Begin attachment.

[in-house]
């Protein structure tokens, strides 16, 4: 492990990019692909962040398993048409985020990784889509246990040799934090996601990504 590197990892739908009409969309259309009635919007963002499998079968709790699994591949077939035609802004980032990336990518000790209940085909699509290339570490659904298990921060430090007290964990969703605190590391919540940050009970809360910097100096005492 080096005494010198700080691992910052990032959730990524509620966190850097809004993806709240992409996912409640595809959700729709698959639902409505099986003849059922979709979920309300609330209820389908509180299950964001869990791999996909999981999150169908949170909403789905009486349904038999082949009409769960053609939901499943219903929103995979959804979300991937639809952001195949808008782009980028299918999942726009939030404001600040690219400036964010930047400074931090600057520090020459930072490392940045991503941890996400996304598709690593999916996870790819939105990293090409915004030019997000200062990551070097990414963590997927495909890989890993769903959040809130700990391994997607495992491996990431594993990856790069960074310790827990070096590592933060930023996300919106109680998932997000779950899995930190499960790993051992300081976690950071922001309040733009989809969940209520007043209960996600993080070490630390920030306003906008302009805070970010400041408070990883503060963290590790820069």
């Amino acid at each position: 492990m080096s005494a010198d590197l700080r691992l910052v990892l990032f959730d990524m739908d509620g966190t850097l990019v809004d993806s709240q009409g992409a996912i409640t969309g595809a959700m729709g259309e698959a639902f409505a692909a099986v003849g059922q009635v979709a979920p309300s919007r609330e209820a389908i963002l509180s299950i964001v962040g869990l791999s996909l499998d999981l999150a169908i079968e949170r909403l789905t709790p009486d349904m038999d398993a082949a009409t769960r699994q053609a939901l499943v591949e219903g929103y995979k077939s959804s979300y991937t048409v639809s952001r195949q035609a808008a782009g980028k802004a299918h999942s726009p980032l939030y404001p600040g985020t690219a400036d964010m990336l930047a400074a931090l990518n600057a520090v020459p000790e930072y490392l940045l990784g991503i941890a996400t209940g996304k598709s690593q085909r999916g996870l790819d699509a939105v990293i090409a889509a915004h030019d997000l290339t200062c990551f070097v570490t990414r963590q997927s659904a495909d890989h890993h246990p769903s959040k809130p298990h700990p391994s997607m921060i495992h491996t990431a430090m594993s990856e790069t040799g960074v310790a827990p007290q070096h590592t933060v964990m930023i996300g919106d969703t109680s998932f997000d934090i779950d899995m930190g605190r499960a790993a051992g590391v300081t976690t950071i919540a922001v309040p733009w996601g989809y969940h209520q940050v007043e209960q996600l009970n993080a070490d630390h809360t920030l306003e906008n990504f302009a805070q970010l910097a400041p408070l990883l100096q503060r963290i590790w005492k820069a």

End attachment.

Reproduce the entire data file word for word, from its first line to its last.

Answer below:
[in-house]
């Protein structure tokens, strides 16, 4: 492990990019692909962040398993048409985020990784889509246990040799934090996601990504 590197990892739908009409969309259309009635919007963002499998079968709790699994591949077939035609802004980032990336990518000790209940085909699509290339570490659904298990921060430090007290964990969703605190590391919540940050009970809360910097100096005492 080096005494010198700080691992910052990032959730990524509620966190850097809004993806709240992409996912409640595809959700729709698959639902409505099986003849059922979709979920309300609330209820389908509180299950964001869990791999996909999981999150169908949170909403789905009486349904038999082949009409769960053609939901499943219903929103995979959804979300991937639809952001195949808008782009980028299918999942726009939030404001600040690219400036964010930047400074931090600057520090020459930072490392940045991503941890996400996304598709690593999916996870790819939105990293090409915004030019997000200062990551070097990414963590997927495909890989890993769903959040809130700990391994997607495992491996990431594993990856790069960074310790827990070096590592933060930023996300919106109680998932997000779950899995930190499960790993051992300081976690950071922001309040733009989809969940209520007043209960996600993080070490630390920030306003906008302009805070970010400041408070990883503060963290590790820069």
């Amino acid at each position: 492990m080096s005494a010198d590197l700080r691992l910052v990892l990032f959730d990524m739908d509620g966190t850097l990019v809004d993806s709240q009409g992409a996912i409640t969309g595809a959700m729709g259309e698959a639902f409505a692909a099986v003849g059922q009635v979709a979920p309300s919007r609330e209820a389908i963002l509180s299950i964001v962040g869990l791999s996909l499998d999981l999150a169908i079968e949170r909403l789905t709790p009486d349904m038999d398993a082949a009409t769960r699994q053609a939901l499943v591949e219903g929103y995979k077939s959804s979300y991937t048409v639809s952001r195949q035609a808008a782009g980028k802004a299918h999942s726009p980032l939030y404001p600040g985020t690219a400036d964010m990336l930047a400074a931090l990518n600057a520090v020459p000790e930072y490392l940045l990784g991503i941890a996400t209940g996304k598709s690593q085909r999916g996870l790819d699509a939105v990293i090409a889509a915004h030019d997000l290339t200062c990551f070097v570490t990414r963590q997927s659904a495909d890989h890993h246990p769903s959040k809130p298990h700990p391994s997607m921060i495992h491996t990431a430090m594993s990856e790069t040799g960074v310790a827990p007290q070096h590592t933060v964990m930023i996300g919106d969703t109680s998932f997000d934090i779950d899995m930190g605190r499960a790993a051992g590391v300081t976690t950071i919540a922001v309040p733009w996601g989809y969940h209520q940050v007043e209960q996600l009970n993080a070490d630390h809360t920030l306003e906008n990504f302009a805070q970010l910097a400041p408070l990883l100096q503060r963290i590790w005492k820069a």